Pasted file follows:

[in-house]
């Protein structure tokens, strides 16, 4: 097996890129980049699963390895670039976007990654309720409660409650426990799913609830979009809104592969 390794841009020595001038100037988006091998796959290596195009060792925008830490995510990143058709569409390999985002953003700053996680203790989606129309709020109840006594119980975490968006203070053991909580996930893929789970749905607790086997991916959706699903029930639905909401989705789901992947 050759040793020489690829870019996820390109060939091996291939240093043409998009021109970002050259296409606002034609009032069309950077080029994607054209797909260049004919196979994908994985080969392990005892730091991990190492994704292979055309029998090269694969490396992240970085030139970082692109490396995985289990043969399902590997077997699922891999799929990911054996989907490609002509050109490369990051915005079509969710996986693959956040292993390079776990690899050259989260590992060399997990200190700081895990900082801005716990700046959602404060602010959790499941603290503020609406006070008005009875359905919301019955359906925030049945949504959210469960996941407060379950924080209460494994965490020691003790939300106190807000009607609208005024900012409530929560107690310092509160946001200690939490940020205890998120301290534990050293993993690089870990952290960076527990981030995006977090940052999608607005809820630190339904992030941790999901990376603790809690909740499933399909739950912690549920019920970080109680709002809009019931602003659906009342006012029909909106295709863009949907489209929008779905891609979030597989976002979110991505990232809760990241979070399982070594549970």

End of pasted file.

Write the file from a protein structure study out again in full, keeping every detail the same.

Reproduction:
[in-house]
């Protein structure tokens, strides 16, 4: 097996890129980049699963390895670039976007990654309720409660409650426990799913609830979009809104592969 390794841009020595001038100037988006091998796959290596195009060792925008830490995510990143058709569409390999985002953003700053996680203790989606129309709020109840006594119980975490968006203070053991909580996930893929789970749905607790086997991916959706699903029930639905909401989705789901992947 050759040793020489690829870019996820390109060939091996291939240093043409998009021109970002050259296409606002034609009032069309950077080029994607054209797909260049004919196979994908994985080969392990005892730091991990190492994704292979055309029998090269694969490396992240970085030139970082692109490396995985289990043969399902590997077997699922891999799929990911054996989907490609002509050109490369990051915005079509969710996986693959956040292993390079776990690899050259989260590992060399997990200190700081895990900082801005716990700046959602404060602010959790499941603290503020609406006070008005009875359905919301019955359906925030049945949504959210469960996941407060379950924080209460494994965490020691003790939300106190807000009607609208005024900012409530929560107690310092509160946001200690939490940020205890998120301290534990050293993993690089870990952290960076527990981030995006977090940052999608607005809820630190339904992030941790999901990376603790809690909740499933399909739950912690549920019920970080109680709002809009019931602003659906009342006012029909909106295709863009949907489209929008779905891609979030597989976002979110991505990232809760990241979070399982070594549970």